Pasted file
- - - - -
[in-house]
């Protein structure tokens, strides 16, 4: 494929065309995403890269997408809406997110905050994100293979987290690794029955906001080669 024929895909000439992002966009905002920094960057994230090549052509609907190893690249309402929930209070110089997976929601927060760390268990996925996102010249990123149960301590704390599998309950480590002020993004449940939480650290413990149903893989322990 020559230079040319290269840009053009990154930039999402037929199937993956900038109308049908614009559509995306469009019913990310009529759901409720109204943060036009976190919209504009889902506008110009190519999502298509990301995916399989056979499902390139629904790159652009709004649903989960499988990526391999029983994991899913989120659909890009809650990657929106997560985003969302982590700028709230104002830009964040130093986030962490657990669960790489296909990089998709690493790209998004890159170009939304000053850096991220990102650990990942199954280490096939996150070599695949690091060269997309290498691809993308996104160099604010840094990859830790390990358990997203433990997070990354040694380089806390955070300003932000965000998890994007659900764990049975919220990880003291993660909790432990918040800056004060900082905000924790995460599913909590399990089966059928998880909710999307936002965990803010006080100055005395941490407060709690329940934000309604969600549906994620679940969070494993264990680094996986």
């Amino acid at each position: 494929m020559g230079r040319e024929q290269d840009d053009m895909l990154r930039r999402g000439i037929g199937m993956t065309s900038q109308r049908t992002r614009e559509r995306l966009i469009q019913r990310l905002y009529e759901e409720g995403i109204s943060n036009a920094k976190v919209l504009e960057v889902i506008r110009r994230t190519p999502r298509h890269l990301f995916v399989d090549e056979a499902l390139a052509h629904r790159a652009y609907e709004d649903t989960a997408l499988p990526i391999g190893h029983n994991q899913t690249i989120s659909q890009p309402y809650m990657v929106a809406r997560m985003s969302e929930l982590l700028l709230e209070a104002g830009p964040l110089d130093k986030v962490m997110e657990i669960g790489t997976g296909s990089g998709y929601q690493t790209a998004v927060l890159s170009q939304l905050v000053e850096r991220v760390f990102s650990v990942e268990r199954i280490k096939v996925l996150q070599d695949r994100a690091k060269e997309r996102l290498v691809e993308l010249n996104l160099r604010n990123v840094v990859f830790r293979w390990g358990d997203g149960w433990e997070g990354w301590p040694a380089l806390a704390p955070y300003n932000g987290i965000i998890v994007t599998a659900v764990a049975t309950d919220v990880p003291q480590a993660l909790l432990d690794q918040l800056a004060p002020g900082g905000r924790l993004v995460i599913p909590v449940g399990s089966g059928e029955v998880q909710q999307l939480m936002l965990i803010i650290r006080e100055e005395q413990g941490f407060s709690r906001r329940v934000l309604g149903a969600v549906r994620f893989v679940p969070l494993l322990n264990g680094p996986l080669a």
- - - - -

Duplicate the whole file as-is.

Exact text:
[in-house]
């Protein structure tokens, strides 16, 4: 494929065309995403890269997408809406997110905050994100293979987290690794029955906001080669 024929895909000439992002966009905002920094960057994230090549052509609907190893690249309402929930209070110089997976929601927060760390268990996925996102010249990123149960301590704390599998309950480590002020993004449940939480650290413990149903893989322990 020559230079040319290269840009053009990154930039999402037929199937993956900038109308049908614009559509995306469009019913990310009529759901409720109204943060036009976190919209504009889902506008110009190519999502298509990301995916399989056979499902390139629904790159652009709004649903989960499988990526391999029983994991899913989120659909890009809650990657929106997560985003969302982590700028709230104002830009964040130093986030962490657990669960790489296909990089998709690493790209998004890159170009939304000053850096991220990102650990990942199954280490096939996150070599695949690091060269997309290498691809993308996104160099604010840094990859830790390990358990997203433990997070990354040694380089806390955070300003932000965000998890994007659900764990049975919220990880003291993660909790432990918040800056004060900082905000924790995460599913909590399990089966059928998880909710999307936002965990803010006080100055005395941490407060709690329940934000309604969600549906994620679940969070494993264990680094996986």
């Amino acid at each position: 494929m020559g230079r040319e024929q290269d840009d053009m895909l990154r930039r999402g000439i037929g199937m993956t065309s900038q109308r049908t992002r614009e559509r995306l966009i469009q019913r990310l905002y009529e759901e409720g995403i109204s943060n036009a920094k976190v919209l504009e960057v889902i506008r110009r994230t190519p999502r298509h890269l990301f995916v399989d090549e056979a499902l390139a052509h629904r790159a652009y609907e709004d649903t989960a997408l499988p990526i391999g190893h029983n994991q899913t690249i989120s659909q890009p309402y809650m990657v929106a809406r997560m985003s969302e929930l982590l700028l709230e209070a104002g830009p964040l110089d130093k986030v962490m997110e657990i669960g790489t997976g296909s990089g998709y929601q690493t790209a998004v927060l890159s170009q939304l905050v000053e850096r991220v760390f990102s650990v990942e268990r199954i280490k096939v996925l996150q070599d695949r994100a690091k060269e997309r996102l290498v691809e993308l010249n996104l160099r604010n990123v840094v990859f830790r293979w390990g358990d997203g149960w433990e997070g990354w301590p040694a380089l806390a704390p955070y300003n932000g987290i965000i998890v994007t599998a659900v764990a049975t309950d919220v990880p003291q480590a993660l909790l432990d690794q918040l800056a004060p002020g900082g905000r924790l993004v995460i599913p909590v449940g399990s089966g059928e029955v998880q909710q999307l939480m936002l965990i803010i650290r006080e100055e005395q413990g941490f407060s709690r906001r329940v934000l309604g149903a969600v549906r994620f893989v679940p969070l494993l322990n264990g680094p996986l080669a």